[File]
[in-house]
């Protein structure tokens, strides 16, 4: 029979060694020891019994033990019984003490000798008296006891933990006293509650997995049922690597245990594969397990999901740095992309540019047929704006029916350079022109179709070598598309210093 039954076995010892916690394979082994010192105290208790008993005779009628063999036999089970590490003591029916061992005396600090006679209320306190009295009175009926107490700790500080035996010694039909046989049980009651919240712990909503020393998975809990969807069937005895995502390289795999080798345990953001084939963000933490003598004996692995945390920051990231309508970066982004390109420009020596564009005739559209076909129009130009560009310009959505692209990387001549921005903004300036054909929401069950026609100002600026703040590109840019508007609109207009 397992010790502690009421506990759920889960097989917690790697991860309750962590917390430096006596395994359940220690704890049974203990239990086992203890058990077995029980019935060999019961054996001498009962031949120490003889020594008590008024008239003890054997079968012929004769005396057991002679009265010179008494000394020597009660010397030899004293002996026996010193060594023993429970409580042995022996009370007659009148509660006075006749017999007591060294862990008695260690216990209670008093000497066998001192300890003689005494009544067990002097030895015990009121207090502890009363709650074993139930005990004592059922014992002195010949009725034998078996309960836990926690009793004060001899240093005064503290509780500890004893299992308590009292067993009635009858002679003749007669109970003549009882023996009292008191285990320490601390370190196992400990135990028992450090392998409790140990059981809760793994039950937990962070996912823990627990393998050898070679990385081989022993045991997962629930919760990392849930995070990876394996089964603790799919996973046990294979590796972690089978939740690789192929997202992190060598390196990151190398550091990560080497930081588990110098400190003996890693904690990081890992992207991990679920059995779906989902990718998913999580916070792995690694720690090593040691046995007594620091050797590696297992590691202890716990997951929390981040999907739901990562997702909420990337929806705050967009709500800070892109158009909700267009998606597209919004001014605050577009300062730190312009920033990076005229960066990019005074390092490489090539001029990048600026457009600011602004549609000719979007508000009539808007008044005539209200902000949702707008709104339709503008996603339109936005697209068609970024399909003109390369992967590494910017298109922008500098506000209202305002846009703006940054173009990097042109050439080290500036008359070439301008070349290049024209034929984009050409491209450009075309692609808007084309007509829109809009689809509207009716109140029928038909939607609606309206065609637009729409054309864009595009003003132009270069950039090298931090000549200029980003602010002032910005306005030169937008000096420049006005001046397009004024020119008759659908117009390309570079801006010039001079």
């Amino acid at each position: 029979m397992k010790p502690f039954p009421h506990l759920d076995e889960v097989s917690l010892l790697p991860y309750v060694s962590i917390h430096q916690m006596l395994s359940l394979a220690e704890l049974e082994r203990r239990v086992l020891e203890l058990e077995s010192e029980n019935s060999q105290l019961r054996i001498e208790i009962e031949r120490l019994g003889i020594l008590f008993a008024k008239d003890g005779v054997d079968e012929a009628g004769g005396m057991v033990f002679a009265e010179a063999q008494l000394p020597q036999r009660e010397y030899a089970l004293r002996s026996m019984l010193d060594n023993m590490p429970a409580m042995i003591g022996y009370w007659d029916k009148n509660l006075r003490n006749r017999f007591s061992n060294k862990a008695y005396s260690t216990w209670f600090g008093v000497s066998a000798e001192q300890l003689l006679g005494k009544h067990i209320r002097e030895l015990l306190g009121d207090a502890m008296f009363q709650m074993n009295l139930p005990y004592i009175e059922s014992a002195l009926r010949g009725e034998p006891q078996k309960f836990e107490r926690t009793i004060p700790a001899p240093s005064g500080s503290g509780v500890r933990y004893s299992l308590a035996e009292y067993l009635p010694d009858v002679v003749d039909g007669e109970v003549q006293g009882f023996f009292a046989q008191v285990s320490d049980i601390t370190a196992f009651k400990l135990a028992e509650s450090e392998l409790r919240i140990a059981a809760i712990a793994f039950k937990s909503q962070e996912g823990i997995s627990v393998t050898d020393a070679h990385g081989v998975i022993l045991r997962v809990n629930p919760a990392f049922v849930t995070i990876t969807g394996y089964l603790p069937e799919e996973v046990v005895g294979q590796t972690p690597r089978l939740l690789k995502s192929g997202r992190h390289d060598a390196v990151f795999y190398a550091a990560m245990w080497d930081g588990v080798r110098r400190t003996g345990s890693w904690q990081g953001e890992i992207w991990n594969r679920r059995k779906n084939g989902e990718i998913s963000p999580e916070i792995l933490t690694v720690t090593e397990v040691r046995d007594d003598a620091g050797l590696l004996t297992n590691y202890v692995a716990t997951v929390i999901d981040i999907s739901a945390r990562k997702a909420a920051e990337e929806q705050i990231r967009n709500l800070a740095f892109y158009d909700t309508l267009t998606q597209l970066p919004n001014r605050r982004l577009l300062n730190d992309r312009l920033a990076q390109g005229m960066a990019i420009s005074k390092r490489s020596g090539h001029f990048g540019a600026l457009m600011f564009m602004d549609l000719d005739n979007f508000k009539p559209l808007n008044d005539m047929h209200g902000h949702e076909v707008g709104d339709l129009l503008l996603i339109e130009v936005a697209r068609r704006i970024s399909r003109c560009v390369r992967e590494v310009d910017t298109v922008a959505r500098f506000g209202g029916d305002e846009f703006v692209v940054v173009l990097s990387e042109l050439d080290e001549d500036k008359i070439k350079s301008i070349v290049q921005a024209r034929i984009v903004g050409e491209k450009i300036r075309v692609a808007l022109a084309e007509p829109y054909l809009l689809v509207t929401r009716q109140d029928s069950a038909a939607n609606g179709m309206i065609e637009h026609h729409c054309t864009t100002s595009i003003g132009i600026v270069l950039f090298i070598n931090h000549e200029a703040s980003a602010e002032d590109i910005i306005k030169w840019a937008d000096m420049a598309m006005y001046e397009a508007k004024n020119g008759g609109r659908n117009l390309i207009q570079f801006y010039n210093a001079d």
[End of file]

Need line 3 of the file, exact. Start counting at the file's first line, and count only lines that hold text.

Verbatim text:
């Amino acid at each position: 029979m397992k010790p502690f039954p009421h506990l759920d076995e889960v097989s917690l010892l790697p991860y309750v060694s962590i917390h430096q916690m006596l395994s359940l394979a220690e704890l049974e082994r203990r239990v086992l020891e203890l058990e077995s010192e029980n019935s060999q105290l019961r054996i001498e208790i009962e031949r120490l019994g003889i020594l008590f008993a008024k008239d003890g005779v054997d079968e012929a009628g004769g005396m057991v033990f002679a009265e010179a063999q008494l000394p020597q036999r009660e010397y030899a089970l004293r002996s026996m019984l010193d060594n023993m590490p429970a409580m042995i003591g022996y009370w007659d029916k009148n509660l006075r003490n006749r017999f007591s061992n060294k862990a008695y005396s260690t216990w209670f600090g008093v000497s066998a000798e001192q300890l003689l006679g005494k009544h067990i209320r002097e030895l015990l306190g009121d207090a502890m008296f009363q709650m074993n009295l139930p005990y004592i009175e059922s014992a002195l009926r010949g009725e034998p006891q078996k309960f836990e107490r926690t009793i004060p700790a001899p240093s005064g500080s503290g509780v500890r933990y004893s299992l308590a035996e009292y067993l009635p010694d009858v002679v003749d039909g007669e109970v003549q006293g009882f023996f009292a046989q008191v285990s320490d049980i601390t370190a196992f009651k400990l135990a028992e509650s450090e392998l409790r919240i140990a059981a809760i712990a793994f039950k937990s909503q962070e996912g823990i997995s627990v393998t050898d020393a070679h990385g081989v998975i022993l045991r997962v809990n629930p919760a990392f049922v849930t995070i990876t969807g394996y089964l603790p069937e799919e996973v046990v005895g294979q590796t972690p690597r089978l939740l690789k995502s192929g997202r992190h390289d060598a390196v990151f795999y190398a550091a990560m245990w080497d930081g588990v080798r110098r400190t003996g345990s890693w904690q990081g953001e890992i992207w991990n594969r679920r059995k779906n084939g989902e990718i998913s963000p999580e916070i792995l933490t690694v720690t090593e397990v040691r046995d007594d003598a620091g050797l590696l004996t297992n590691y202890v692995a716990t997951v929390i999901d981040i999907s739901a945390r990562k997702a909420a920051e990337e929806q705050i990231r967009n709500l800070a740095f892109y158009d909700t309508l267009t998606q597209l970066p919004n001014r605050r982004l577009l300062n730190d992309r312009l920033a990076q390109g005229m960066a990019i420009s005074k390092r490489s020596g090539h001029f990048g540019a600026l457009m600011f564009m602004d549609l000719d005739n979007f508000k009539p559209l808007n008044d005539m047929h209200g902000h949702e076909v707008g709104d339709l129009l503008l996603i339109e130009v936005a697209r068609r704006i970024s399909r003109c560009v390369r992967e590494v310009d910017t298109v922008a959505r500098f506000g209202g029916d305002e846009f703006v692209v940054v173009l990097s990387e042109l050439d080290e001549d500036k008359i070439k350079s301008i070349v290049q921005a024209r034929i984009v903004g050409e491209k450009i300036r075309v692609a808007l022109a084309e007509p829109y054909l809009l689809v509207t929401r009716q109140d029928s069950a038909a939607n609606g179709m309206i065609e637009h026609h729409c054309t864009t100002s595009i003003g132009i600026v270069l950039f090298i070598n931090h000549e200029a703040s980003a602010e002032d590109i910005i306005k030169w840019a937008d000096m420049a598309m006005y001046e397009a508007k004024n020119g008759g609109r659908n117009l390309i207009q570079f801006y010039n210093a001079d």